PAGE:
The Walking Dead S8E02: The Damned
When a fan as big as myself cannot get motivated to write much of anything about an episode it’s either a sign that I need more coffee, or a sign the episode was a stinker. Since I’m just finishing off my second cup of the morning, I suspect it’s the latter. My first clue should’ve been (and kind of was) the slow close-ups of various characters for the first full minute of the show. Or at least it felt like that long. Showrunner Scott Gimple would explain later on Talking Dead that these close-ups, which the episode also concluded with, meant “these characters will go through something.”
Okay… Wow… how very deep.
To suppose that slow-motion shots of various characters to begin and end the episode can serve as some artistic avenue to express character depth is, in my opinion, quite lazy. Between those shots, “The Damned” chose to focus on four groups as they attacked Savior outposts after they had cut off the main complex from providing support. It really is a very good strategy for a smaller group to overtake a larger group by reducing them to a bunch of smaller groups. The problem was in the execution of half of them. I think the best way to provide any sort of breakdown would be to look at each group attacking their respective outposts.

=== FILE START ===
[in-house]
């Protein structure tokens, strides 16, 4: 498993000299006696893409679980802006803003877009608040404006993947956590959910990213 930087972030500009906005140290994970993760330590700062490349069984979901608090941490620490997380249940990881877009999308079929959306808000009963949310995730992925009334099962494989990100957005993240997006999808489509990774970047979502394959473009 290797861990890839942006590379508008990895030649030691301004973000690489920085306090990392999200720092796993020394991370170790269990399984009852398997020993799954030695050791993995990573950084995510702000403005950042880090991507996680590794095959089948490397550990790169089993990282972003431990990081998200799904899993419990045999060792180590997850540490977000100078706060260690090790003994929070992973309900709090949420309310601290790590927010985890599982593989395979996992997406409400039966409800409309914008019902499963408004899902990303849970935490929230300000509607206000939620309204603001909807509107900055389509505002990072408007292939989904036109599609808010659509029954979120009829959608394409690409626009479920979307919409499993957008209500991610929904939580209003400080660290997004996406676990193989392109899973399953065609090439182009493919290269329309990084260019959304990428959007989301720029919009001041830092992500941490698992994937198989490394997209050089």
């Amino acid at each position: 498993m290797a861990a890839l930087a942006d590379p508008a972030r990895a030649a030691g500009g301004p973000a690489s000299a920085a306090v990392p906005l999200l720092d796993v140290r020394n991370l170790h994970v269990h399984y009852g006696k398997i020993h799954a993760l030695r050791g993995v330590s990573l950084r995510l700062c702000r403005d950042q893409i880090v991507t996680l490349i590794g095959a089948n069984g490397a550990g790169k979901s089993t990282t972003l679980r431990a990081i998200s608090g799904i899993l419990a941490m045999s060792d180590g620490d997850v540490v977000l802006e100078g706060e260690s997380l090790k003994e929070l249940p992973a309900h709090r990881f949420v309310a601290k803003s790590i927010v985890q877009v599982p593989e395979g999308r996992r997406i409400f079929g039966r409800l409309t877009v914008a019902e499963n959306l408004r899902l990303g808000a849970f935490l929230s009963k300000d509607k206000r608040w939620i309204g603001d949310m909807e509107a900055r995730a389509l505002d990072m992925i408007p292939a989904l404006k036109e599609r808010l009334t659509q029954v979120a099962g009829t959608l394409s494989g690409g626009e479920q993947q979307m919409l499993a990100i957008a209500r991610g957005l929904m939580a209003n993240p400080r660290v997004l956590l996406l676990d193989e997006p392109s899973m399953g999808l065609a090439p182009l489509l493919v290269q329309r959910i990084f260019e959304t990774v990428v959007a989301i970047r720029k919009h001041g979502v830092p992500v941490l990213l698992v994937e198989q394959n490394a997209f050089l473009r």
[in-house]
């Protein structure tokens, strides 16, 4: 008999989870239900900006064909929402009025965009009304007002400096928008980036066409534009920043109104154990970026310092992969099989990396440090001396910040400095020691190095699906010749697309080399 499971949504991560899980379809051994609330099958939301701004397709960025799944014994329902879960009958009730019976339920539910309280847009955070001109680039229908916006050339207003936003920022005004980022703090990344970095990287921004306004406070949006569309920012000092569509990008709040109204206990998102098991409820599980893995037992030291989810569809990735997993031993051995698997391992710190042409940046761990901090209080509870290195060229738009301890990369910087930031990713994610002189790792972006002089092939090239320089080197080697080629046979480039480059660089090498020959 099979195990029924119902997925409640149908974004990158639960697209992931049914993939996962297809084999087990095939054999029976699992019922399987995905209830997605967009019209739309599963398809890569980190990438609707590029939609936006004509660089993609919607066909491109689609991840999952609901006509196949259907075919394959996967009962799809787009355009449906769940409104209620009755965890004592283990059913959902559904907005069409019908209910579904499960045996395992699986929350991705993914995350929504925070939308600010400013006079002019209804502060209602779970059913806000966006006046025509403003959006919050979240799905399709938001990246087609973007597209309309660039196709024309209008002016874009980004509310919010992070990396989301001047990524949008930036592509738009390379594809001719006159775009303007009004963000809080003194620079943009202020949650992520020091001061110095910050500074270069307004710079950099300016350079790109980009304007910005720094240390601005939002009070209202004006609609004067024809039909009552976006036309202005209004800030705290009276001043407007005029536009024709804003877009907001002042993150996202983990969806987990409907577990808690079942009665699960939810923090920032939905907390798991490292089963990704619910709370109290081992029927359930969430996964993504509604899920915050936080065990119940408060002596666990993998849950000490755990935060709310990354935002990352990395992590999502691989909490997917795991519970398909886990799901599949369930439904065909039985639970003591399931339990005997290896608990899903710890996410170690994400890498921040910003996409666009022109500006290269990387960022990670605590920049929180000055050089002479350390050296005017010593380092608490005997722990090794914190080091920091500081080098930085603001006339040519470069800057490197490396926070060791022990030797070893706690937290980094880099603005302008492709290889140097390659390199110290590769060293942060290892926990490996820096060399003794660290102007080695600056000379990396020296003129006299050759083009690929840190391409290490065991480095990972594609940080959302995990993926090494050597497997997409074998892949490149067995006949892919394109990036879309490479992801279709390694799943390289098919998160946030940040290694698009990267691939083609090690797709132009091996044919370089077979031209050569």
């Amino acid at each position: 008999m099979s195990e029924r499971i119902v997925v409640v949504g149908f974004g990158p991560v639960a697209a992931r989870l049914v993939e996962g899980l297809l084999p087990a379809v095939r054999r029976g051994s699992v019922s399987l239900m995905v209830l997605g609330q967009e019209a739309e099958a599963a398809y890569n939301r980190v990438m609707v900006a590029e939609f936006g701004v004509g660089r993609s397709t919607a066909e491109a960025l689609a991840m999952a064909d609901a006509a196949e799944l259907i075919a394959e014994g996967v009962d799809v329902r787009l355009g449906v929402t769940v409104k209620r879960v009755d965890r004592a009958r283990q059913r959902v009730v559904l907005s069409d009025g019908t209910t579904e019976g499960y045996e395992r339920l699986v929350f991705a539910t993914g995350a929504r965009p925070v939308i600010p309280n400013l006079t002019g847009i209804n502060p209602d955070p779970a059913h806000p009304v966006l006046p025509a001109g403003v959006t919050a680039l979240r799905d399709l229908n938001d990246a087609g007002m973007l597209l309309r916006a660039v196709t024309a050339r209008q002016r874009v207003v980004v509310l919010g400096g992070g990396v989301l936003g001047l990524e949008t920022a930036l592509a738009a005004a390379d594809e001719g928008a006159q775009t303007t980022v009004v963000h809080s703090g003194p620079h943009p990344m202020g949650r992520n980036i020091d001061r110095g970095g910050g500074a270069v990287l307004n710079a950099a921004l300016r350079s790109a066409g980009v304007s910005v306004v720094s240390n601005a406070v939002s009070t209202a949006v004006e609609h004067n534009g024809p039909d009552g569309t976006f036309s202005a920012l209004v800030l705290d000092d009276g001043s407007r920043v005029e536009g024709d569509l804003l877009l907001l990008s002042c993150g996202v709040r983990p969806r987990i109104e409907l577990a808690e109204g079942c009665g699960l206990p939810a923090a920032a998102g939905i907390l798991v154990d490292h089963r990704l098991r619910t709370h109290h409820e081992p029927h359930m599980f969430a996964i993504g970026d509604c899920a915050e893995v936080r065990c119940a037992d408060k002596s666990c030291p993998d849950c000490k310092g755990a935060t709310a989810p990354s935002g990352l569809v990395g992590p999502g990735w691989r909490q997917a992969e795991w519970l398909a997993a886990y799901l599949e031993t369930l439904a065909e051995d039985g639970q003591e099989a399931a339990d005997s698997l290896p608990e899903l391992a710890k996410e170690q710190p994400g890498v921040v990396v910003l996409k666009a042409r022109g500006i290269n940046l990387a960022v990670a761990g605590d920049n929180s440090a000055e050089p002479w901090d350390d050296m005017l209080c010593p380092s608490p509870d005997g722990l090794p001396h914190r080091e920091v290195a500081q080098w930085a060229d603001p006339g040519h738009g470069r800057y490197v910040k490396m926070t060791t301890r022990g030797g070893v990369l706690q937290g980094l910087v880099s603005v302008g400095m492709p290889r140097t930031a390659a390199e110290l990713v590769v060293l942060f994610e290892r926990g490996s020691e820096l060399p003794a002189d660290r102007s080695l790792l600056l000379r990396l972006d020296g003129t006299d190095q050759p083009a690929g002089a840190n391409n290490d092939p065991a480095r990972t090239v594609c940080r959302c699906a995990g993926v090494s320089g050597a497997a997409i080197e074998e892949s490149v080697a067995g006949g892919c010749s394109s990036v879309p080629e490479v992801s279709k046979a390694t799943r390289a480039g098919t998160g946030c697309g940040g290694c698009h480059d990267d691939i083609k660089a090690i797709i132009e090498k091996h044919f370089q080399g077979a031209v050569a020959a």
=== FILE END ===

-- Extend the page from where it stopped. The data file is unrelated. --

Tara & Jesus at the satellite outpost
Things should have looked familiar here as this was the same outpost that Rick, Glenn, and others in the group attacked in season six. There are two interesting developments here; Tara and Jesus have a disagreement, and Morgan is apparently bullet-proof.